The head of a self-managed superannuation
) advisory firm has hit out at renewed calls to allow people to use super to buy owner-occupied housing.
According to the Australian Financial Review
, Harry Triguboff, head of apartment developer Meriton used his speech at the SMSF Members Association's National Conference in Sydney last week to call for changes to SMSF regulations to allow for the purchase of owner-occupied housing.
"I am not fighting for people to buy a home and lease to others, I am fighting for people to have a home,” Triguboff reportedly said.
"If they wait to save enough money, they are losing all the time - when they collect a bit of money, prices go up. So we must make it easier for them to buy a home.”
Triguboff believes the change would alleviate the pressures of decreasing affordability, but Justin Beeton, managing director of The SMSF Club is staunch in his opposition against any such plan.
“That’s something that I’m completely against,” Beeton said.
“The idea of superannuation is for people to build wealth for retirement and we’re already at the point where people don’t have enough money in their super when they reach retirement age,” he said.
Triguboff is not alone in calling for an expanded access to super before retirement, with then Treasurer Joe Hockey floating a similar idea in early 2015, but Beeton believes policy makers will make what he believes is the right decision.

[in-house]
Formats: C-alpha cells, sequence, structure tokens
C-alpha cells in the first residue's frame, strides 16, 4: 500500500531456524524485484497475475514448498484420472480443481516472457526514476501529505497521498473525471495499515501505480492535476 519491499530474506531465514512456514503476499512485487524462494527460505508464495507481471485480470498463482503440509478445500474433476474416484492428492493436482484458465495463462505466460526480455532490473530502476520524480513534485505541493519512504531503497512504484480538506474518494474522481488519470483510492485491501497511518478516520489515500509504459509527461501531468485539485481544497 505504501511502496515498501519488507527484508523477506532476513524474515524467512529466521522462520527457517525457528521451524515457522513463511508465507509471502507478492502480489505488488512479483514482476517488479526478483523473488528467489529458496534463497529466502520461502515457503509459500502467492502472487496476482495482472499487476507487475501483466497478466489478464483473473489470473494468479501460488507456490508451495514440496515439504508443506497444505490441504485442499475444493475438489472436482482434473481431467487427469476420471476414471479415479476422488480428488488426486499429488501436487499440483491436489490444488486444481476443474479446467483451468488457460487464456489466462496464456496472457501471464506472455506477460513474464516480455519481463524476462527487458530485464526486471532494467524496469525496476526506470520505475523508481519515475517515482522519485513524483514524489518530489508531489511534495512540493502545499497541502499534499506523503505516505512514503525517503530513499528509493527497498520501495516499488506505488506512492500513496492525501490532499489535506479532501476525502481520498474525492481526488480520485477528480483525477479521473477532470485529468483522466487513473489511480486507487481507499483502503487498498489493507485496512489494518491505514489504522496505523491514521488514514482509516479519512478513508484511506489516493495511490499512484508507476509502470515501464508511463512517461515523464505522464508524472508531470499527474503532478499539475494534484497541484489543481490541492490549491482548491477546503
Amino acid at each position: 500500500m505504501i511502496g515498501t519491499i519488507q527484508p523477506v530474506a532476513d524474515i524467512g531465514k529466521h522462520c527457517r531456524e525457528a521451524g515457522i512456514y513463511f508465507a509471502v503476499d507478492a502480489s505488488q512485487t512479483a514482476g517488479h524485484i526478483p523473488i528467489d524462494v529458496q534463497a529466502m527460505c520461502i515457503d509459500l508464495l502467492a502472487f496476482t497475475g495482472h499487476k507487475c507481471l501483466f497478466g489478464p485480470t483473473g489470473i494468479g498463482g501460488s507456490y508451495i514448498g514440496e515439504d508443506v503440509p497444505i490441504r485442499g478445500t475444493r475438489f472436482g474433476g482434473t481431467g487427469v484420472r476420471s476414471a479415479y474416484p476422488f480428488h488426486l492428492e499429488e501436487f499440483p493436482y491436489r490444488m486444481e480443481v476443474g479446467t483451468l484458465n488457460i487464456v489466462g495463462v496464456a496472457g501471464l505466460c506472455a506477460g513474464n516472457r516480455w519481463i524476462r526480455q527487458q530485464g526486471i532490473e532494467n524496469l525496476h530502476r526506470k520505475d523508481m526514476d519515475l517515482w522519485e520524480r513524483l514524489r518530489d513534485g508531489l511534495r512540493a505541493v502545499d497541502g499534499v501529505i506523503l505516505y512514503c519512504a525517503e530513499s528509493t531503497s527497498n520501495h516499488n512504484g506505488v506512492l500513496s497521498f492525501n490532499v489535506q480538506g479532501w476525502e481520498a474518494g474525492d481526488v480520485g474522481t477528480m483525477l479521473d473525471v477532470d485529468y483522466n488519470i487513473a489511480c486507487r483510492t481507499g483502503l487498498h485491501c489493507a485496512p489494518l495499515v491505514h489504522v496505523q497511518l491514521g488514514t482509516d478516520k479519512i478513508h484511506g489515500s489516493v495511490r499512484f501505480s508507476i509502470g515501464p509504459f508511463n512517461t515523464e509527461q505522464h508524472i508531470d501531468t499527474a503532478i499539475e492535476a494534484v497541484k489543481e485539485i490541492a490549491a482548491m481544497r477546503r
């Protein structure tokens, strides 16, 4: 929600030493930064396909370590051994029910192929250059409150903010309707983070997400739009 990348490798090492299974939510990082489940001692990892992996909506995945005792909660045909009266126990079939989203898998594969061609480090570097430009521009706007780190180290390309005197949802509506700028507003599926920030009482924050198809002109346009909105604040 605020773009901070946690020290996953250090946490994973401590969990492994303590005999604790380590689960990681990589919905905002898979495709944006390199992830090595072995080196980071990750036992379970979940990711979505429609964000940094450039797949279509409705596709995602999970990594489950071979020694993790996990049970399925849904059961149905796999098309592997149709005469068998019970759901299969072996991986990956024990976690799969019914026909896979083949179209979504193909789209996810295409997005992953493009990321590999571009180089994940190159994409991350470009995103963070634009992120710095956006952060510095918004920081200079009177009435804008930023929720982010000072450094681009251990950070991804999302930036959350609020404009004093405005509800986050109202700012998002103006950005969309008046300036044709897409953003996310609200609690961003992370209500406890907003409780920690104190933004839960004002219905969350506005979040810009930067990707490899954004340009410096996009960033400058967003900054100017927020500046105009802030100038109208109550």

“The idea of superannuation is for us to overcome the reliance on the aged pension and I don’t think allowing people to take money out of super to use for something like buying their home is going to help us overcome relying on the pension.
“I don’t think we’re likely to see that change made for decades at least though. If we get to the point in say 20 years where people aren’t so reliant on the pension then maybe it will happen, but it’s not going to be anytime soon.”
While he doesn’t foresee SMSF use being expanded to owner-occupied housing in the near term, Beeton does believe there will be an increase in people using them as an avenue for property investing.
“I think this year we’re going to see the idea of people using SMSFs
to invest to become more popular now that there’s a bit more certainty around the borrowing rules and regulations.
“The Murray Inquiry in 2014 handed down 47 recommendations, which included a ban on SMSF lending for property purchases. The government last year adopted 46 of those, but didn’t impose the ban.
“Before that there was some real uncertainty in general about the laws, but now people have the confidence that there’s not going to be any changes for a few years at least and that’s going to help.”
Beeton also believes changes that will come into effect from 1 July banning accountants from providing SMSF advice without a financial services licence will be a positive.
“It’s a good opportunity to make sure people are getting the right advice when it comes to investing through an SMSF.
“People looking to invest in property through an SMSF should be getting advice from somebody who specialises in that area. Just putting the wrong name or the not getting dates in the right order on the paper work can have some very serious and expensive repercussions."